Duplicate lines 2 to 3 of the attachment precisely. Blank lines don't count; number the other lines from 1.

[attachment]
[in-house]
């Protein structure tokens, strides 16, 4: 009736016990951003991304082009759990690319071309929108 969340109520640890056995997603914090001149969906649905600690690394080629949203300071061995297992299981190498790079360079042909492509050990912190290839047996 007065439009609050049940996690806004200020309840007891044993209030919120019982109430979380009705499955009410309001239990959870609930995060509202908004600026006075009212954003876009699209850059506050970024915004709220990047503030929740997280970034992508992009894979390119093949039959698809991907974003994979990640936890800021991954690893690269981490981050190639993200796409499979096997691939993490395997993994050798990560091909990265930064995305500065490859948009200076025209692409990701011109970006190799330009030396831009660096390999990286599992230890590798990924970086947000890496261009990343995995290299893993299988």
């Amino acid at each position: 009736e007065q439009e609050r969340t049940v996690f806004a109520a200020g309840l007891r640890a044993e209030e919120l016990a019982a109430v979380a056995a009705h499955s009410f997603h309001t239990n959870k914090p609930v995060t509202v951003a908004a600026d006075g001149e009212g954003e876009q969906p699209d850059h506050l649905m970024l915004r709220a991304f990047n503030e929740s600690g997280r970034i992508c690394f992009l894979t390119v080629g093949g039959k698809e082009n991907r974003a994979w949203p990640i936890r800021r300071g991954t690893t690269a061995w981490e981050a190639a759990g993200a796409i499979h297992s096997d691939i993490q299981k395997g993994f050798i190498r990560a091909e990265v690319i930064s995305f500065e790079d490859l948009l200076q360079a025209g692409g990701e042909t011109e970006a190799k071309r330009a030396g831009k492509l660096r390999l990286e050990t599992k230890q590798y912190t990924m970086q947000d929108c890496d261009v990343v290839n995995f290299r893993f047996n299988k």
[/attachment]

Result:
């Protein structure tokens, strides 16, 4: 009736016990951003991304082009759990690319071309929108 969340109520640890056995997603914090001149969906649905600690690394080629949203300071061995297992299981190498790079360079042909492509050990912190290839047996 007065439009609050049940996690806004200020309840007891044993209030919120019982109430979380009705499955009410309001239990959870609930995060509202908004600026006075009212954003876009699209850059506050970024915004709220990047503030929740997280970034992508992009894979390119093949039959698809991907974003994979990640936890800021991954690893690269981490981050190639993200796409499979096997691939993490395997993994050798990560091909990265930064995305500065490859948009200076025209692409990701011109970006190799330009030396831009660096390999990286599992230890590798990924970086947000890496261009990343995995290299893993299988």
């Amino acid at each position: 009736e007065q439009e609050r969340t049940v996690f806004a109520a200020g309840l007891r640890a044993e209030e919120l016990a019982a109430v979380a056995a009705h499955s009410f997603h309001t239990n959870k914090p609930v995060t509202v951003a908004a600026d006075g001149e009212g954003e876009q969906p699209d850059h506050l649905m970024l915004r709220a991304f990047n503030e929740s600690g997280r970034i992508c690394f992009l894979t390119v080629g093949g039959k698809e082009n991907r974003a994979w949203p990640i936890r800021r300071g991954t690893t690269a061995w981490e981050a190639a759990g993200a796409i499979h297992s096997d691939i993490q299981k395997g993994f050798i190498r990560a091909e990265v690319i930064s995305f500065e790079d490859l948009l200076q360079a025209g692409g990701e042909t011109e970006a190799k071309r330009a030396g831009k492509l660096r390999l990286e050990t599992k230890q590798y912190t990924m970086q947000d929108c890496d261009v990343v290839n995995f290299r893993f047996n299988k």